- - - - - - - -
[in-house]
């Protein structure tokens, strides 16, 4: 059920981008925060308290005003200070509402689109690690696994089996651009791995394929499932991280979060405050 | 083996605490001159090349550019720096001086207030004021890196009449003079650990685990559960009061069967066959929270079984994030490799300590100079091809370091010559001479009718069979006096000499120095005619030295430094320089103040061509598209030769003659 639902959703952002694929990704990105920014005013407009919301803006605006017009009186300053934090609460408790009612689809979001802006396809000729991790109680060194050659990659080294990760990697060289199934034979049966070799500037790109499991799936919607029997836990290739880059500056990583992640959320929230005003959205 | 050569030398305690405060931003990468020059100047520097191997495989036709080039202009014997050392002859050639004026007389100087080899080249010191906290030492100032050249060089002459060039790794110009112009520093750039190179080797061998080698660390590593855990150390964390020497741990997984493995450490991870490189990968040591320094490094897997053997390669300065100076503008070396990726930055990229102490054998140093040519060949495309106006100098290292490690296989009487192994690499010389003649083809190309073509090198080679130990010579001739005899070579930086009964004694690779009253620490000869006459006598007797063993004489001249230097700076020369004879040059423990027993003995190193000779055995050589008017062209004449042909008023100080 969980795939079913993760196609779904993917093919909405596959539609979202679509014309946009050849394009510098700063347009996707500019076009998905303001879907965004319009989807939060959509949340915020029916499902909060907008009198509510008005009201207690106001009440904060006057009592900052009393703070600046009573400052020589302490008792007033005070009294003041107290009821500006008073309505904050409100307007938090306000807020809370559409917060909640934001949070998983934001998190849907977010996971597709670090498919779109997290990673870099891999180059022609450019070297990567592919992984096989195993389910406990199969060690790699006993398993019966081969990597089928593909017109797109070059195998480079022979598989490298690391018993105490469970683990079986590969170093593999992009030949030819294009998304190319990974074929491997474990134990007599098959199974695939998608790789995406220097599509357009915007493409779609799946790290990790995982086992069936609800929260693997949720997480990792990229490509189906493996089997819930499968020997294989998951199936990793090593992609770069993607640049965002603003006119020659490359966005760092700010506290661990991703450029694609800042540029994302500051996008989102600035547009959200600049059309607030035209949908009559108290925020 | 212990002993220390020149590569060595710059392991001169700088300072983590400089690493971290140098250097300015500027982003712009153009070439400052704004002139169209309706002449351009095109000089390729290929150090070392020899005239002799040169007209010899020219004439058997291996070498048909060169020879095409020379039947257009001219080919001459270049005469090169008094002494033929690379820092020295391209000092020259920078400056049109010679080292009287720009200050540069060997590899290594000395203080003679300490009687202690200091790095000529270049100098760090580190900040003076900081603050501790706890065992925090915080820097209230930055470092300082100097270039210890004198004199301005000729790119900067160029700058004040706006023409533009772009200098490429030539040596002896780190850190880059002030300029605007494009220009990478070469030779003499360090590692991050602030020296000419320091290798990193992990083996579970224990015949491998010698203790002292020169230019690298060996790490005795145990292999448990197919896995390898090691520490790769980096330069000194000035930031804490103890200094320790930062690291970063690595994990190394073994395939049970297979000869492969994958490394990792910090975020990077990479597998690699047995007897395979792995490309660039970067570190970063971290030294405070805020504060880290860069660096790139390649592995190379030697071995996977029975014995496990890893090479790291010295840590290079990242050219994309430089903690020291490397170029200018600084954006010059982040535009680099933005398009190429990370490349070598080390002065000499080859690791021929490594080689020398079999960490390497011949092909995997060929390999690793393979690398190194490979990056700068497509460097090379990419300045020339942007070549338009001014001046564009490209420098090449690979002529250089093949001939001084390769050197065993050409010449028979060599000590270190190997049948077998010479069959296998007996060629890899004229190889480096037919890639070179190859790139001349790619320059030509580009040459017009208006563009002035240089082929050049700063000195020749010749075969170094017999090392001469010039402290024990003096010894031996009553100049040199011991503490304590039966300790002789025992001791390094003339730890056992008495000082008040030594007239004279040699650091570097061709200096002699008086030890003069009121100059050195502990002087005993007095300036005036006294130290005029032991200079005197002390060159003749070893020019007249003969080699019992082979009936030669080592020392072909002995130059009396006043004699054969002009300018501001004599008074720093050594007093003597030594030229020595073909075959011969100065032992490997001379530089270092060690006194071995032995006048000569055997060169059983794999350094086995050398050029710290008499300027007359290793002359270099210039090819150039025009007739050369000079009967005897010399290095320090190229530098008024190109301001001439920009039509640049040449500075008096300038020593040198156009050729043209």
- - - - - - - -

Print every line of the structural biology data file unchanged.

[in-house]
């Protein structure tokens, strides 16, 4: 059920981008925060308290005003200070509402689109690690696994089996651009791995394929499932991280979060405050 | 083996605490001159090349550019720096001086207030004021890196009449003079650990685990559960009061069967066959929270079984994030490799300590100079091809370091010559001479009718069979006096000499120095005619030295430094320089103040061509598209030769003659 639902959703952002694929990704990105920014005013407009919301803006605006017009009186300053934090609460408790009612689809979001802006396809000729991790109680060194050659990659080294990760990697060289199934034979049966070799500037790109499991799936919607029997836990290739880059500056990583992640959320929230005003959205 | 050569030398305690405060931003990468020059100047520097191997495989036709080039202009014997050392002859050639004026007389100087080899080249010191906290030492100032050249060089002459060039790794110009112009520093750039190179080797061998080698660390590593855990150390964390020497741990997984493995450490991870490189990968040591320094490094897997053997390669300065100076503008070396990726930055990229102490054998140093040519060949495309106006100098290292490690296989009487192994690499010389003649083809190309073509090198080679130990010579001739005899070579930086009964004694690779009253620490000869006459006598007797063993004489001249230097700076020369004879040059423990027993003995190193000779055995050589008017062209004449042909008023100080 969980795939079913993760196609779904993917093919909405596959539609979202679509014309946009050849394009510098700063347009996707500019076009998905303001879907965004319009989807939060959509949340915020029916499902909060907008009198509510008005009201207690106001009440904060006057009592900052009393703070600046009573400052020589302490008792007033005070009294003041107290009821500006008073309505904050409100307007938090306000807020809370559409917060909640934001949070998983934001998190849907977010996971597709670090498919779109997290990673870099891999180059022609450019070297990567592919992984096989195993389910406990199969060690790699006993398993019966081969990597089928593909017109797109070059195998480079022979598989490298690391018993105490469970683990079986590969170093593999992009030949030819294009998304190319990974074929491997474990134990007599098959199974695939998608790789995406220097599509357009915007493409779609799946790290990790995982086992069936609800929260693997949720997480990792990229490509189906493996089997819930499968020997294989998951199936990793090593992609770069993607640049965002603003006119020659490359966005760092700010506290661990991703450029694609800042540029994302500051996008989102600035547009959200600049059309607030035209949908009559108290925020 | 212990002993220390020149590569060595710059392991001169700088300072983590400089690493971290140098250097300015500027982003712009153009070439400052704004002139169209309706002449351009095109000089390729290929150090070392020899005239002799040169007209010899020219004439058997291996070498048909060169020879095409020379039947257009001219080919001459270049005469090169008094002494033929690379820092020295391209000092020259920078400056049109010679080292009287720009200050540069060997590899290594000395203080003679300490009687202690200091790095000529270049100098760090580190900040003076900081603050501790706890065992925090915080820097209230930055470092300082100097270039210890004198004199301005000729790119900067160029700058004040706006023409533009772009200098490429030539040596002896780190850190880059002030300029605007494009220009990478070469030779003499360090590692991050602030020296000419320091290798990193992990083996579970224990015949491998010698203790002292020169230019690298060996790490005795145990292999448990197919896995390898090691520490790769980096330069000194000035930031804490103890200094320790930062690291970063690595994990190394073994395939049970297979000869492969994958490394990792910090975020990077990479597998690699047995007897395979792995490309660039970067570190970063971290030294405070805020504060880290860069660096790139390649592995190379030697071995996977029975014995496990890893090479790291010295840590290079990242050219994309430089903690020291490397170029200018600084954006010059982040535009680099933005398009190429990370490349070598080390002065000499080859690791021929490594080689020398079999960490390497011949092909995997060929390999690793393979690398190194490979990056700068497509460097090379990419300045020339942007070549338009001014001046564009490209420098090449690979002529250089093949001939001084390769050197065993050409010449028979060599000590270190190997049948077998010479069959296998007996060629890899004229190889480096037919890639070179190859790139001349790619320059030509580009040459017009208006563009002035240089082929050049700063000195020749010749075969170094017999090392001469010039402290024990003096010894031996009553100049040199011991503490304590039966300790002789025992001791390094003339730890056992008495000082008040030594007239004279040699650091570097061709200096002699008086030890003069009121100059050195502990002087005993007095300036005036006294130290005029032991200079005197002390060159003749070893020019007249003969080699019992082979009936030669080592020392072909002995130059009396006043004699054969002009300018501001004599008074720093050594007093003597030594030229020595073909075959011969100065032992490997001379530089270092060690006194071995032995006048000569055997060169059983794999350094086995050398050029710290008499300027007359290793002359270099210039090819150039025009007739050369000079009967005897010399290095320090190229530098008024190109301001001439920009039509640049040449500075008096300038020593040198156009050729043209």